Hayamin Hehadash Calls to Annex Part of West Bank, Grant Citizenship to Palestinian Residents

Meanwhile, Naftali Bennett and Ayelet Shaked fail to release agenda on religion and state affairs in party platform

Josh Breiner
Josh Breiner
Education Minister Naftali Bennett and Justice Minister Ayelet Shaked announcing the establishment of their Hayamin Hehadash party, December 19, 2018.
Education Minister Naftali Bennett and Justice Minister Ayelet Shaked announcing the establishment of their Hayamin Hehadash party, December 19, 2018.Credit: Emil Salman
Josh Breiner
Josh Breiner

Israeli right-wing party Hayamin Hehadash, the outfit headed by Naftali Bennett and Ayelet Shaked, propose annexing Area C in the West Bank, imposing full Israeli sovereignty there, and granting Israeli residency or citizenship to Palestinians living in those areas.

The party estimates there are “80,000 Arabs” residing in the area, which is under full Israeli civilian and security control. Other estimates, however, put the number of Palestinians living in that area considerably higher — the UN Office for the Coordination of Humanitarian Affairs in the West Bank counts 297,000.

>> Read more: Bennett and Shaked's dual test ot draw support to Hayamin Hehadah | Opinion ■ Eyeing end of Netanyahu era, Bennett and Shaked are ditching the settlers | Analysis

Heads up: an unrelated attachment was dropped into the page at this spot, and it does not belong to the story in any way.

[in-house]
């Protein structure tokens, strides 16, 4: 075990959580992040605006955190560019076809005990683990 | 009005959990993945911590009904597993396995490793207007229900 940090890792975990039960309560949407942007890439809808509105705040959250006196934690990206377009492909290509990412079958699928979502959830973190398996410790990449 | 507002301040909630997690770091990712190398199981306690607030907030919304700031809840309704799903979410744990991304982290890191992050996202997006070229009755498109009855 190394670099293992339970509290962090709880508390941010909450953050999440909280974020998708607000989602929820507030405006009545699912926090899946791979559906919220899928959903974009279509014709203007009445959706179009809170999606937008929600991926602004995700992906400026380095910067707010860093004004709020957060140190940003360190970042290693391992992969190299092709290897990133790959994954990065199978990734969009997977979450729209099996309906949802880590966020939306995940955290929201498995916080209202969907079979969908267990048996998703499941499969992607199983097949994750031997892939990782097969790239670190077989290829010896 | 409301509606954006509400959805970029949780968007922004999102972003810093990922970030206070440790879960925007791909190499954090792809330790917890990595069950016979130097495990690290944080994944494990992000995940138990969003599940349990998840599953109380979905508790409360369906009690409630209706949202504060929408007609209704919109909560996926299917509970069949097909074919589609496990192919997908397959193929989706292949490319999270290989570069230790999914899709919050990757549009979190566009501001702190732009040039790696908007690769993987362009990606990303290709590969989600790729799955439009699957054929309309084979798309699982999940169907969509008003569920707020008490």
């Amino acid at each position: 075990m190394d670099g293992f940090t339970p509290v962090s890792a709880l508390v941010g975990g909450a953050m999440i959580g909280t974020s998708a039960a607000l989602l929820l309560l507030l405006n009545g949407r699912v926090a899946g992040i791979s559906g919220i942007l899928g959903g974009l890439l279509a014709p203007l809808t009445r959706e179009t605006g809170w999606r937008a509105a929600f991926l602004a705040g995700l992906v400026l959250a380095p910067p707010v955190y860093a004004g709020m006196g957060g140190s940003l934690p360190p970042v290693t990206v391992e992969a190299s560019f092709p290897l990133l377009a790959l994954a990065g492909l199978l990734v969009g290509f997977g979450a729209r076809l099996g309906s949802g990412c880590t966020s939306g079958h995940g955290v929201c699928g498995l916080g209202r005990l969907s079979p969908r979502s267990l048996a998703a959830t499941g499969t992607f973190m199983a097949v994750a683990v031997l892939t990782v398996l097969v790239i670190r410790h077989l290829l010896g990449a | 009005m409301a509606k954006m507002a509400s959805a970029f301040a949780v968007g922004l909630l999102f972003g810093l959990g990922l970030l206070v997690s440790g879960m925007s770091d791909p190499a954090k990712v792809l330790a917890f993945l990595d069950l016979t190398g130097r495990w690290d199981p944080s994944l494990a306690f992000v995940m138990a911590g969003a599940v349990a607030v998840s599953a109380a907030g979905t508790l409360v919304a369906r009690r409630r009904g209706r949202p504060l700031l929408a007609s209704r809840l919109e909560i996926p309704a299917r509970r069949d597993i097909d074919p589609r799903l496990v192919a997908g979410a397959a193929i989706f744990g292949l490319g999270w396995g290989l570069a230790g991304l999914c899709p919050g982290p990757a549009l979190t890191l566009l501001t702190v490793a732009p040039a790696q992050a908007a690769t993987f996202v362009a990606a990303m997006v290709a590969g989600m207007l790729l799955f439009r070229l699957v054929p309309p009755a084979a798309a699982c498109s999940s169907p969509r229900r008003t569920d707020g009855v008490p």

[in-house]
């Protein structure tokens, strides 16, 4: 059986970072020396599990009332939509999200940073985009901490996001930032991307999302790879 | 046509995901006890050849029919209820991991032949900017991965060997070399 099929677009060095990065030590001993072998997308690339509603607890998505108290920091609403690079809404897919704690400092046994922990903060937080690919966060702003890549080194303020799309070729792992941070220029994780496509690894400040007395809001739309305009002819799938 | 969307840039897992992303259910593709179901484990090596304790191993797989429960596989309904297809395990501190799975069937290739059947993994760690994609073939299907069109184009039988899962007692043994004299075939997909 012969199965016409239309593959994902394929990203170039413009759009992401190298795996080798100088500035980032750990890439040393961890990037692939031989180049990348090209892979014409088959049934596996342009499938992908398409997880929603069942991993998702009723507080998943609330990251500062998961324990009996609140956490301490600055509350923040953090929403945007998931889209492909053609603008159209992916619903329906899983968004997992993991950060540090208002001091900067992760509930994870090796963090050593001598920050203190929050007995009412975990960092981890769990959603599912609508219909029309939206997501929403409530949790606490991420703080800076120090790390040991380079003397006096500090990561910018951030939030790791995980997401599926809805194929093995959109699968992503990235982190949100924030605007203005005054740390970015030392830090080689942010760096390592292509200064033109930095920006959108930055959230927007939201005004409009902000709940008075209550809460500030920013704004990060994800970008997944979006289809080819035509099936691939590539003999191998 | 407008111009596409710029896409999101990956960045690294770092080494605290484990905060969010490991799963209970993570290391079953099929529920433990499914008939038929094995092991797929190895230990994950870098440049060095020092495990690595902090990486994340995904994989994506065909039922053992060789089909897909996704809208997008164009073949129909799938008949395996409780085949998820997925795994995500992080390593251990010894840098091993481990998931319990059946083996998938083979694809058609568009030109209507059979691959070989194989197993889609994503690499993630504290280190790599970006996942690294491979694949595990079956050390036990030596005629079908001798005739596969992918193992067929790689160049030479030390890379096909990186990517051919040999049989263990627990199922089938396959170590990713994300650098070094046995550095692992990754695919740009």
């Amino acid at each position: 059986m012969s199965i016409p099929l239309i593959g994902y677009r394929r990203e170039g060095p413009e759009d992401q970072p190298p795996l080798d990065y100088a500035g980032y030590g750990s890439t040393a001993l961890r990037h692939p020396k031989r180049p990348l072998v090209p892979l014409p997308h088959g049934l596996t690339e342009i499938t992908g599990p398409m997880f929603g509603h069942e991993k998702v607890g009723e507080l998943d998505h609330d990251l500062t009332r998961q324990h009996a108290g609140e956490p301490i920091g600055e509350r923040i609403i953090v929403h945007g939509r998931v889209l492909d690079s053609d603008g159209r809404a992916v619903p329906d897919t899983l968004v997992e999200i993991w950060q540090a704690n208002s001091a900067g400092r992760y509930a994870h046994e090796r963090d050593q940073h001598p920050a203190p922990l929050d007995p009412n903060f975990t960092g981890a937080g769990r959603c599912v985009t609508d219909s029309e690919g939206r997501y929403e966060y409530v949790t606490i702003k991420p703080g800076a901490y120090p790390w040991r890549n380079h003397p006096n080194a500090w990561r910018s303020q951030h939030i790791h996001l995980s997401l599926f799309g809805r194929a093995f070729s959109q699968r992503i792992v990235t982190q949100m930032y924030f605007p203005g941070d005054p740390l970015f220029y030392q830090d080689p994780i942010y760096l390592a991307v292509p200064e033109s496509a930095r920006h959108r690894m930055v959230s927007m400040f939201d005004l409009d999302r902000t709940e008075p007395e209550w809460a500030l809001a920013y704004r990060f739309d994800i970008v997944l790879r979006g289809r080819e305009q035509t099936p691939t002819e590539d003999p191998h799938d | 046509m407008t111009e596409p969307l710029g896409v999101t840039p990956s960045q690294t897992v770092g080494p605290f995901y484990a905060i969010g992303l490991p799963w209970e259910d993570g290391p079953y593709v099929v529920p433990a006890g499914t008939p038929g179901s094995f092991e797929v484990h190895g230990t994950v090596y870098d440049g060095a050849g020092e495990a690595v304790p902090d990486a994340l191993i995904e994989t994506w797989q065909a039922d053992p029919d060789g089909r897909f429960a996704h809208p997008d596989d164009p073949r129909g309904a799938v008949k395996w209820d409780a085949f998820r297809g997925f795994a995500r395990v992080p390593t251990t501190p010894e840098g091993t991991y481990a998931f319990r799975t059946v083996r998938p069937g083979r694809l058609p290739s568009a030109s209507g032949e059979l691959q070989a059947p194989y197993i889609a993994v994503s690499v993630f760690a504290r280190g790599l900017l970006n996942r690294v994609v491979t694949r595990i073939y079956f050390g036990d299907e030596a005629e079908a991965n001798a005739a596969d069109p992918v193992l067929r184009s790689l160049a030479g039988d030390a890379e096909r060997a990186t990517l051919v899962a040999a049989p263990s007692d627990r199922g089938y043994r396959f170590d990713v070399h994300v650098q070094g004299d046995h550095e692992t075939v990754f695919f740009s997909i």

The proposal was part of the platform released on Thursday by Hayamin Hehadash, whose leaders broke away from Habayit Hayehudi to form the new party.

In the chapter dealing with law, the party says it will continue “the judicial restraint revolution led by Minister of Justice Ayelet Shaked in the 20th Knesset.”

The party said it would decide its positions on religion and state only after the April 9 election. Although it defines itself as a “right-wing party based on a true partnership between religious and secular” Jews, Hayamin Hehadash does not propose any solutions to subjects at the heart of issues of religion and state, such as public transportation on Shabbat, marriage, same-sex couples or kashrut.

“We believe that the character of the state must be determined through a process of dialogue among the entire public,” says the platform. “We object to legislation that incorporates religious coercion or secular coercion. We are convinced that any change in the status quo must be reached through dialogue and consensus.”

The party goes on to say that initial discussions on these issues will be based on the Gavison-Medan covenant, a 300-page document written in 2003 by Prof. Ruth Gavison and Rabbi Yaacov Medan on issues dividing the religious and secular population. After the election, the party will act to establish a public committee to be charged with coming up with a wider agreement on essential issues pertaining to religion and state.

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